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nuclear reactor design. DID refers to a centuries-old defence strategy which involves the provision of a combination of independent safety barriers (Sklet, 2006). The idea is that if one safety layer fails, others will still be in place and take over.5 Applied to nuclear reactor technology, DID ‘‘consists of recognizing technical, human or organizational failures and to guard against them by successive lines of defence” (Scott de Martinville and Herviou, 2010). The aim of DID is thus to provide redundancy and diversity in the safety provisions, to offer the best possible protection against both internal and external hazards, including accident prevention, control, mitigation and emergency planning measures (IAEA, 1996; Forsberg and Weinberg, 1990; Kadambi, 2013). One of the guiding references related to DID in nuclear safety by the IAEA’s International Nuclear Safety Advisory Group, the INSAG10 report (IAEA, 1996), explains that the concept of DID developed gradually within reactor technology. The original, basic safety functions of controlling the power and cooling the fuel were complemented by the instalment of multiple barriers around the reactor, and then later evolved to also include measures to protect against external hazards, environmental monitoring, on- and offsite emergency management and an assembly of characteristics and attitudes referred to as ‘safety culture’ (IAEA, 1996). DID applied to reactor safety thus seems to encourage the combination of active and passive, and intra-systemic and external safety components. Throughout the INSAG-10 report, DID is also described as a dynamic, iterative concept, informed by experience and the investigation of accidents. ‘‘The evaluation of operating experience is a continuous process to check the assumptions made during the design. [. . .] The results of this evaluation have significantly influenced the design of the current generation of nuclear power plants and also backfilling measures taken in operating plants, and will influence the design of future plants” (IAEA, 1996, p. 19). Overall, DID is thus described as concerning all safety related activities, whether organizational, behavioral or design related (IAEA, 1996, p. 6) and therefore as ‘‘an additional framework for safety beyond that provided by traditional engineering design methods” (Kadambi, 2013) that broadens ostensibly technical components and considerations, such as the ‘‘safety margins of operating reactors” (IAEA, 2003a). In this sense, ‘safety’ is not susceptible of rigid definition, nor is it easily determinable or calculable for instance by classical tools such as probabilistic safety assessment (PSA). As acknowledged by the Advisory Group, ‘‘[a] valid criticism that has been levelled at the PSA methodology is that there are so many moving parts in constructing a good PSA of a complex system that the analyst can obtain almost any desired answer. [. . .] An appraisal of the safety contribution of defence-indepth measures may be possible only by taking a holistic perspective wherein formal models do not play as much of an essential role as integrated assessments based on observation, experience and judgment” (IAEA, 2003a).6 With the aim of developing this holistic perspective and broadening technical and calculation driven safety approaches in safety margin management (e.g. IAEA, 2003a), the IAEA has promoted its Integrated Risk-Informed Decision Making (IRIDM) framework (2011b). IRIDM aims at improving safety by ‘‘enhanced awareness of factors influencing safety and taking each of these factors into account in a decision and its implementation” (IAEA, 2011b, p. 4). It thus endorses the integration of a large variety of elements, including standards and good practice, operating experience, deterministic and probabilistic considerations (PSA),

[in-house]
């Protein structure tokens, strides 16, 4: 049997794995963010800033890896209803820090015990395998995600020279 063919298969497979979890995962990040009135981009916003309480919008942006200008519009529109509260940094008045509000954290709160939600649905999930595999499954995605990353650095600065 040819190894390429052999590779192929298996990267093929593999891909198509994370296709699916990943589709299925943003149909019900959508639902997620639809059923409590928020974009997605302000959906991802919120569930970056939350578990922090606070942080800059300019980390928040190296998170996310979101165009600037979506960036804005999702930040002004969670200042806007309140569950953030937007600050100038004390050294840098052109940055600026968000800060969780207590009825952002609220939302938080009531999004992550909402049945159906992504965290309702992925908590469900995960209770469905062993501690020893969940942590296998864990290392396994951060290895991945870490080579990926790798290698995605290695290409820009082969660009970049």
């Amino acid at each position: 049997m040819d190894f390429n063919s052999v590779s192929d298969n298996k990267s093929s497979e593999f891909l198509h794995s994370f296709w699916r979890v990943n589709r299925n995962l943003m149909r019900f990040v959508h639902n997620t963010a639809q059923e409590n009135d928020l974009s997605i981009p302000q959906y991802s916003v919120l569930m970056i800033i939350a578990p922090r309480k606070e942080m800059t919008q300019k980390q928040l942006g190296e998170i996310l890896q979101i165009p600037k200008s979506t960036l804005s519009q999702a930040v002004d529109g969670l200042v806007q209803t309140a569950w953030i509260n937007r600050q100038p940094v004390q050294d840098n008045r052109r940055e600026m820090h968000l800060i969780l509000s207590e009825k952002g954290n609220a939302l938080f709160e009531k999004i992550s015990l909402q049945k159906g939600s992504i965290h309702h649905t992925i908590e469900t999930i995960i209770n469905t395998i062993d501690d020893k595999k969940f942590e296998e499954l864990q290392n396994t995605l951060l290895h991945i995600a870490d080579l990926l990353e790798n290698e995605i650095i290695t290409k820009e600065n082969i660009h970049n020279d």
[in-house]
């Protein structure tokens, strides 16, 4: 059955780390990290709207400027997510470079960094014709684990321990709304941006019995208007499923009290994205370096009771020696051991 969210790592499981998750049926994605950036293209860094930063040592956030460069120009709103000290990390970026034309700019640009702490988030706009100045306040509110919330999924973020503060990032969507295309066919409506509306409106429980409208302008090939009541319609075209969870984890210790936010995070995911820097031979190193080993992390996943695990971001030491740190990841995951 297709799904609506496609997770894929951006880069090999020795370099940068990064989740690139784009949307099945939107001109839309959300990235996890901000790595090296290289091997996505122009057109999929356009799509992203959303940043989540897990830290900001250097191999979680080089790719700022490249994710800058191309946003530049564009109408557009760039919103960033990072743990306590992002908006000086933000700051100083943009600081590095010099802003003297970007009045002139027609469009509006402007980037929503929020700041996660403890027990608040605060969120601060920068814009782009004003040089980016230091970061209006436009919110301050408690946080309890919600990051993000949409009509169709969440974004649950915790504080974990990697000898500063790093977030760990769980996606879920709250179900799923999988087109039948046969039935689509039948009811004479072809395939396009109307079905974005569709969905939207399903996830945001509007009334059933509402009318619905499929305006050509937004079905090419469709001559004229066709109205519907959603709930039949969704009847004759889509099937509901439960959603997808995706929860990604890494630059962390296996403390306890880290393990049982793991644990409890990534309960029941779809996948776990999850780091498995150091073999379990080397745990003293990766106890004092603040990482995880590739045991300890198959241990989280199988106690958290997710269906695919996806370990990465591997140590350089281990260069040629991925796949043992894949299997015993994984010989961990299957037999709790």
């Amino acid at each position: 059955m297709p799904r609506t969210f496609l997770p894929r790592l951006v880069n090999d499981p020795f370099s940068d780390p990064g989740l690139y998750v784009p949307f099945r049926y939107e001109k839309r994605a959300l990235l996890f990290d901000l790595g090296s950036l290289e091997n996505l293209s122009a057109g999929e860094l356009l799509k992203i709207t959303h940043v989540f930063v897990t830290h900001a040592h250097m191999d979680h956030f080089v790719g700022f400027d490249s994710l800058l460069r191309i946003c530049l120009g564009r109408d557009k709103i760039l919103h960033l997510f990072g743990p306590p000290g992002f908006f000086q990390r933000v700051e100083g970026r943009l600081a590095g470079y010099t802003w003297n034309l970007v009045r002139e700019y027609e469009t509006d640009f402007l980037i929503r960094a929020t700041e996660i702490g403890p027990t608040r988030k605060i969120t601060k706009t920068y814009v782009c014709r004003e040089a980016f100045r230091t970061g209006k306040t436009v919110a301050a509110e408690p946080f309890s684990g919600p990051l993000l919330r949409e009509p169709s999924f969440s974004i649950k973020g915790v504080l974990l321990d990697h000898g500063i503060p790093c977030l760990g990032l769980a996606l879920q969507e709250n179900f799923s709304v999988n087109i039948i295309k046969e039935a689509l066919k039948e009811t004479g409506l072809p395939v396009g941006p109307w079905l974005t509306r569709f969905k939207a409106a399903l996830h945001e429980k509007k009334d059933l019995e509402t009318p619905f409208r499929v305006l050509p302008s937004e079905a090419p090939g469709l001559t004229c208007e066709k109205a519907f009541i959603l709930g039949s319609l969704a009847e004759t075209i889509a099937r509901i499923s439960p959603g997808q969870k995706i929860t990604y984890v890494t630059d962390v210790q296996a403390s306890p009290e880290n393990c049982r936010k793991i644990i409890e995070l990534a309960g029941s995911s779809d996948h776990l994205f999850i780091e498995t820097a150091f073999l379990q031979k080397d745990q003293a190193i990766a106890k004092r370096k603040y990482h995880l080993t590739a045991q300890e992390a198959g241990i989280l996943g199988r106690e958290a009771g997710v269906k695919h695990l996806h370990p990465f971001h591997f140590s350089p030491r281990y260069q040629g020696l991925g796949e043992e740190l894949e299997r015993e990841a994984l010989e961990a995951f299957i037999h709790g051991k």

5 Originating from the field of military defense, the concept found its way into nuclear technology development. Today, it is used in a variety of industries, e.g. the field of computer and information technologies (Sklet, 2006). 6 Quite tellingly, upon analysis of the implications of the Fukushima accident, the US Nuclear Regulatory Commission found that DID is not susceptible of rigid definition, and describes it as ‘a philosophy’ (Butler, 2012).